The JDeveloper 11g Technical Preview (TP) edition introduces extended functionality which can be categorised under the tabs they exist within the Add Validation Rule dialog. This post specifically looks at the Rule Definition tab within the dialog. Refer to the above documentation on how to invoke the dialog.

The following validator types have been introduced in JDev 11g:

Collection Validator - this is a good addition but maybe poorly named validator - possibly Group By Validator or Aggregate Validator would be a better name. What it allows you to do is compute an aggregate value on an attribute in the current EO using an aggregate function such as Sum, Count, Average, Min or Max. The result can then be compared against a Literal, Query Result and so on like the Compare Validator.

How is this useful? Imagine a scenario where you have a business rule that says a training event shall only be stored in the database if there are 4 or more bookings. Creating a Collection Validator we can Count the number of bookings when the event is saved, and raise an appropriate error message if necessary if the bookings is less than 4.

Keys Exist Validator - in 10.1.3, it was possible for the user to change a FK child attribute (or in other words a detail attribute involved as an EO Accessor between two EOs) to an invalid value without the error being picked up until the data change hit the database and the FK constraint was violated. In 11g the declarative Keys Exist Validator allows us to check that the new attribute actually exists in another EO, or even VO, thus allowing us to validate FK values before they hit the database.

Expression Validator - provides validation of the EO against a Groovy expression. For more information read Steve Muench's post on Groovy Scripting Tips for ADF Business Components.

Within the existing validators the following changes and additional functionality have been added in JDev 11g:

Compare Validator - on selecting the Compare With field for a Compare Validator, there are now 3 new options: View Accessor Attribute, Expression and Entity Attribute. I'm unsure what the first option does, but the 2nd allows you to create a compare rule based on a Groovy expression, and the 3rd a comparison of the current attribute to any other attribute of the same datatype within the same EO.

List Validator - the Compare With field also introduces the new option View Accessor Attribute.

Length Validator - now allows the "Between" operator giving a minimum and maximum value constraint on the current attribute's length.

Regular Expression Validator - introduces the ability to select Predefined Expression such as email addresses and US phone numbers, as well as adding your own (this feature doesn't appear to work in the TP release just yet).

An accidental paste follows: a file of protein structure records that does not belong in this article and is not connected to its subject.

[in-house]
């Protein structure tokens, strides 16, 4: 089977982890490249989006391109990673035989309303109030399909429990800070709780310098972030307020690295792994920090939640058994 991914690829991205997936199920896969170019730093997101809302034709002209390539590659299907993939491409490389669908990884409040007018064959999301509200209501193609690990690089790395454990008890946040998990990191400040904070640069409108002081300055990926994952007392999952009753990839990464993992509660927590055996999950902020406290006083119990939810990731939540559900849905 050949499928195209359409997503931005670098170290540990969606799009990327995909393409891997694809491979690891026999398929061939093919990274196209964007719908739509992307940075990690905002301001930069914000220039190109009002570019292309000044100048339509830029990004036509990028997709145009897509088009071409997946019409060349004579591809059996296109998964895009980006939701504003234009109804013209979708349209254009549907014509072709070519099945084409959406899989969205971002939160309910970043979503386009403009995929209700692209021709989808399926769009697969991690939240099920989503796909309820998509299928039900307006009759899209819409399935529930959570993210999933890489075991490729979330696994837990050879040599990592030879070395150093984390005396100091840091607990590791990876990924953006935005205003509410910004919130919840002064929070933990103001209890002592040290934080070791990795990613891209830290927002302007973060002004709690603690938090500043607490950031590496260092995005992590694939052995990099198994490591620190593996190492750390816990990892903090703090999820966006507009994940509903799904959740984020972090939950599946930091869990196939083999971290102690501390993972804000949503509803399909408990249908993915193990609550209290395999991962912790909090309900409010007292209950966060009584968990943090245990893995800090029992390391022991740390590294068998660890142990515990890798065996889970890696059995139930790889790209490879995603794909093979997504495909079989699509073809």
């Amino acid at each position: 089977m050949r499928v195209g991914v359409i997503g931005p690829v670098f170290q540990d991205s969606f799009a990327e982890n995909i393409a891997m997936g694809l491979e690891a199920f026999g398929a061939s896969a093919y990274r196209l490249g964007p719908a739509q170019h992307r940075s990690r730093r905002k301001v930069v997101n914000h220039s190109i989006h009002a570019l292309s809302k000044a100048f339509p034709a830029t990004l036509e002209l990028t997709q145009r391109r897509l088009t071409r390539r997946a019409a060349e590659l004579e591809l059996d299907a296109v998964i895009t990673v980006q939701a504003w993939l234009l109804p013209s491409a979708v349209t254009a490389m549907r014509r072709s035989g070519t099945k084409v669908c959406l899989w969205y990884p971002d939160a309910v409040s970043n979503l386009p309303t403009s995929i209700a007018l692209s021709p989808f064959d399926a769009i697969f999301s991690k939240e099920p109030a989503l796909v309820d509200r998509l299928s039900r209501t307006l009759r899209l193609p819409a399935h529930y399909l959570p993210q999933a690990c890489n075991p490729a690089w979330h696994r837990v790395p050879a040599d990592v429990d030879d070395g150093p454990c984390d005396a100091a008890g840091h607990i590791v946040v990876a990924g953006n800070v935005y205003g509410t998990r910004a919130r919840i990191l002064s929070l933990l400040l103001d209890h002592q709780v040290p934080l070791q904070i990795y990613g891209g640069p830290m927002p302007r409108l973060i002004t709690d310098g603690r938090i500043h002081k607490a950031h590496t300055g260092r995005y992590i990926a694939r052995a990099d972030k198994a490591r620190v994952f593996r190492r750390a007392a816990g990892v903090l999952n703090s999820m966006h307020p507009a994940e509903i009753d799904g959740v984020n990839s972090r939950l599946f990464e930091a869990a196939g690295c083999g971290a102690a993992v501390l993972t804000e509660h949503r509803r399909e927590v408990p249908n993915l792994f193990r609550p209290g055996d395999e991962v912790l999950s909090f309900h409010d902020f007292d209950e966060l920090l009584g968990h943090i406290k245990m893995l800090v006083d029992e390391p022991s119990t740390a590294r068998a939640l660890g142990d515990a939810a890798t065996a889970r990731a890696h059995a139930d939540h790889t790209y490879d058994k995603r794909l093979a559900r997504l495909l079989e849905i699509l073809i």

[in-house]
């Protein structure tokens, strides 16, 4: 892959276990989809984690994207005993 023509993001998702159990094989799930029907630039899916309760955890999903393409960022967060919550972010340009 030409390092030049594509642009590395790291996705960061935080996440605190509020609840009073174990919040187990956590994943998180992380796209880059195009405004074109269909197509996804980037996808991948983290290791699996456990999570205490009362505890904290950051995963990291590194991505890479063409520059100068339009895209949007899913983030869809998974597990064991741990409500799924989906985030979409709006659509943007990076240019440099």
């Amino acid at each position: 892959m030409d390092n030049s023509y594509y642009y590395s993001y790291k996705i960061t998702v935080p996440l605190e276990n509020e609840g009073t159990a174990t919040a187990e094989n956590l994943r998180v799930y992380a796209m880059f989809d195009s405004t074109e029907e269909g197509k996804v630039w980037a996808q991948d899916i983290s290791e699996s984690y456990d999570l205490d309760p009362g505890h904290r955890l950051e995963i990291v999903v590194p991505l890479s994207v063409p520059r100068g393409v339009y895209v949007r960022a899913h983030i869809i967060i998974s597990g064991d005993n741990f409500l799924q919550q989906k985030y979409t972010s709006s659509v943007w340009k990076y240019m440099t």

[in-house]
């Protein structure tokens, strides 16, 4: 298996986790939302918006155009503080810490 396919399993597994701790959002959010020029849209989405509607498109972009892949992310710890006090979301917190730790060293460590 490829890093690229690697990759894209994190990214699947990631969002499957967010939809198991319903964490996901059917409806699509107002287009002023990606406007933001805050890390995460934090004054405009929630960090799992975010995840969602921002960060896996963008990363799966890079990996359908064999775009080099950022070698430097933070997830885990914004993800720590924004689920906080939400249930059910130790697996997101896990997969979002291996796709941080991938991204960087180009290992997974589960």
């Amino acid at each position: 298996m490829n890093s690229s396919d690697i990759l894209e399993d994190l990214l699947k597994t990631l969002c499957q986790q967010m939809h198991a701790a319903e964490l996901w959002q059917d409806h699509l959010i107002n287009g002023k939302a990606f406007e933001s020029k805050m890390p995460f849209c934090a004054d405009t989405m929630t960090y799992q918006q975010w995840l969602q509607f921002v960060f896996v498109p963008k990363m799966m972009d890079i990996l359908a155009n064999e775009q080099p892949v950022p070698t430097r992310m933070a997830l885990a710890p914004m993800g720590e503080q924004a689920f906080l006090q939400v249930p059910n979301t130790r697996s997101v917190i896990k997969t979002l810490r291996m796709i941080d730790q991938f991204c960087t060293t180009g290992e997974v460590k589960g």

Unique Key Validator - has changed somewhat and now allows you to define validation on primary and unique keys defined for the EO (indirectly derived from the underlying table). In addition you may define multiple Unique Key Validators against the one EO where the 10.1.3 release limited this to one.

In summary the 10.1.3 release introduced the basic declarative validators against Entity Objects in ADF Business Components. Within the 11g release this has given the JDeveloper team the opportunity to go beyond the obvious validation requirements and give sophisticated declarative business rule validation still with the advantage of minimal to no coding required.

Part 2 and part 3 of this post will look at the other tabs within the Add Validation Rule dialog, namely Condition Execution and Failure Handling respectively.

Disclaimer: this post is written against the JDeveloper 11g Technical Preview (pre-production) edition. Oracle reserves the rights to remove or change this functionality in the final release so ensure to check your facts if you're using a later version when reading this post.

Thursday, 2 August 2007

4 things I read more recently

Yet another 4 things I read more recently that you may be interested in:
  • Comparing the GlassFish and OC4J Admin Consoles - I haven't had much time to look at other J2EE server consoles in comparison to Oracle's OC4J console. Jason Lee puts together a good summary of the consoles for these 2 popular products. Worth a read to see if the grass is greener....
  • Developer Ramp up time - as a developer-consultant I've always taken the head-first approach into new work. Partially it's from the perspective of saving clients money, but more for the reason I just get bored waiting around for some organisations to get their act together to give me what I need to do my job. Such an approach apparently isn't the forte of everyone though. Derik Whittaker discusses his thoughts on why some developers ramp up faster than others on new projects.